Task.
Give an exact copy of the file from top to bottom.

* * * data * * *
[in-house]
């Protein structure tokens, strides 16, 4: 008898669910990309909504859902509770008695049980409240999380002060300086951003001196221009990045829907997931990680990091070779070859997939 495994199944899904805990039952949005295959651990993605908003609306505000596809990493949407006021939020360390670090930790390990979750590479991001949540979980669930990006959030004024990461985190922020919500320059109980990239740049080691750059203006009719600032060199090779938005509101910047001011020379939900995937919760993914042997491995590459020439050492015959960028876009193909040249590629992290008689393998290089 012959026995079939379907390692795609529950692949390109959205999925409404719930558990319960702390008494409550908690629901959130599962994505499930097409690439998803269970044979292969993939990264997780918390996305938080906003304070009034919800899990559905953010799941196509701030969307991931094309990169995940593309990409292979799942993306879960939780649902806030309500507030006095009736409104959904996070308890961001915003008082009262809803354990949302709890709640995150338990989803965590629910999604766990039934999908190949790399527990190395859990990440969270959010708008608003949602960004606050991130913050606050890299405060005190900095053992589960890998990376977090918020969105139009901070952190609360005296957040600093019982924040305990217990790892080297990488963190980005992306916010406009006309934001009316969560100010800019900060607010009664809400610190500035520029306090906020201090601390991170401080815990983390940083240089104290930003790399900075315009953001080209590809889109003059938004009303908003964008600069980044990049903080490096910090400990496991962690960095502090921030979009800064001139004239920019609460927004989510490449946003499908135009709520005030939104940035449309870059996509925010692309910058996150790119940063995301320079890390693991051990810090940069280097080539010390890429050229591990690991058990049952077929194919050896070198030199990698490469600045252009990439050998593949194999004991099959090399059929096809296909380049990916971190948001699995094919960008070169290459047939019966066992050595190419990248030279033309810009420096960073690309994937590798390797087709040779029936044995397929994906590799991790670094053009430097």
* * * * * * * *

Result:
[in-house]
């Protein structure tokens, strides 16, 4: 008898669910990309909504859902509770008695049980409240999380002060300086951003001196221009990045829907997931990680990091070779070859997939 495994199944899904805990039952949005295959651990993605908003609306505000596809990493949407006021939020360390670090930790390990979750590479991001949540979980669930990006959030004024990461985190922020919500320059109980990239740049080691750059203006009719600032060199090779938005509101910047001011020379939900995937919760993914042997491995590459020439050492015959960028876009193909040249590629992290008689393998290089 012959026995079939379907390692795609529950692949390109959205999925409404719930558990319960702390008494409550908690629901959130599962994505499930097409690439998803269970044979292969993939990264997780918390996305938080906003304070009034919800899990559905953010799941196509701030969307991931094309990169995940593309990409292979799942993306879960939780649902806030309500507030006095009736409104959904996070308890961001915003008082009262809803354990949302709890709640995150338990989803965590629910999604766990039934999908190949790399527990190395859990990440969270959010708008608003949602960004606050991130913050606050890299405060005190900095053992589960890998990376977090918020969105139009901070952190609360005296957040600093019982924040305990217990790892080297990488963190980005992306916010406009006309934001009316969560100010800019900060607010009664809400610190500035520029306090906020201090601390991170401080815990983390940083240089104290930003790399900075315009953001080209590809889109003059938004009303908003964008600069980044990049903080490096910090400990496991962690960095502090921030979009800064001139004239920019609460927004989510490449946003499908135009709520005030939104940035449309870059996509925010692309910058996150790119940063995301320079890390693991051990810090940069280097080539010390890429050229591990690991058990049952077929194919050896070198030199990698490469600045252009990439050998593949194999004991099959090399059929096809296909380049990916971190948001699995094919960008070169290459047939019966066992050595190419990248030279033309810009420096960073690309994937590798390797087709040779029936044995397929994906590799991790670094053009430097």